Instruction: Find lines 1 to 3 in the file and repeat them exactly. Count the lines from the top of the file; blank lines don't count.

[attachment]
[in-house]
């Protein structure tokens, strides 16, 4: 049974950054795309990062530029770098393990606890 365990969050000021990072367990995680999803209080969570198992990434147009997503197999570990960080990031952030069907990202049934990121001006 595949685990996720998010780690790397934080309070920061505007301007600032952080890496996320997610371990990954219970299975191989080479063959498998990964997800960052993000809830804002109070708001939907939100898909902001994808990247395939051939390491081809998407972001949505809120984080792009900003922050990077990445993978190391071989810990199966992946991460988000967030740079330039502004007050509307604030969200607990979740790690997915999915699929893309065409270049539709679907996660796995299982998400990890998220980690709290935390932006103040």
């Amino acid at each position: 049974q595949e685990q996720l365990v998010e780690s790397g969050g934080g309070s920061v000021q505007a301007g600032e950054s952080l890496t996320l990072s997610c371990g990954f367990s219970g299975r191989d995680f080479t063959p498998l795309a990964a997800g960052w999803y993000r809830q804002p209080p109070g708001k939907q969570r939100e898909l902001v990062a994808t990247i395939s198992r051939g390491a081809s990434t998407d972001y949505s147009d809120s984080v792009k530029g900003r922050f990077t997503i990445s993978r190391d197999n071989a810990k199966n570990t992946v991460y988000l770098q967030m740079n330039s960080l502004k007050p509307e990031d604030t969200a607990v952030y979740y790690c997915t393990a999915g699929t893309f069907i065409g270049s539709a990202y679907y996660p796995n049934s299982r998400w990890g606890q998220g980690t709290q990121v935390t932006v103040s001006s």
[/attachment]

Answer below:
[in-house]
């Protein structure tokens, strides 16, 4: 049974950054795309990062530029770098393990606890 365990969050000021990072367990995680999803209080969570198992990434147009997503197999570990960080990031952030069907990202049934990121001006 595949685990996720998010780690790397934080309070920061505007301007600032952080890496996320997610371990990954219970299975191989080479063959498998990964997800960052993000809830804002109070708001939907939100898909902001994808990247395939051939390491081809998407972001949505809120984080792009900003922050990077990445993978190391071989810990199966992946991460988000967030740079330039502004007050509307604030969200607990979740790690997915999915699929893309065409270049539709679907996660796995299982998400990890998220980690709290935390932006103040």
């Amino acid at each position: 049974q595949e685990q996720l365990v998010e780690s790397g969050g934080g309070s920061v000021q505007a301007g600032e950054s952080l890496t996320l990072s997610c371990g990954f367990s219970g299975r191989d995680f080479t063959p498998l795309a990964a997800g960052w999803y993000r809830q804002p209080p109070g708001k939907q969570r939100e898909l902001v990062a994808t990247i395939s198992r051939g390491a081809s990434t998407d972001y949505s147009d809120s984080v792009k530029g900003r922050f990077t997503i990445s993978r190391d197999n071989a810990k199966n570990t992946v991460y988000l770098q967030m740079n330039s960080l502004k007050p509307e990031d604030t969200a607990v952030y979740y790690c997915t393990a999915g699929t893309f069907i065409g270049s539709a990202y679907y996660p796995n049934s299982r998400w990890g606890q998220g980690t709290q990121v935390t932006v103040s001006s």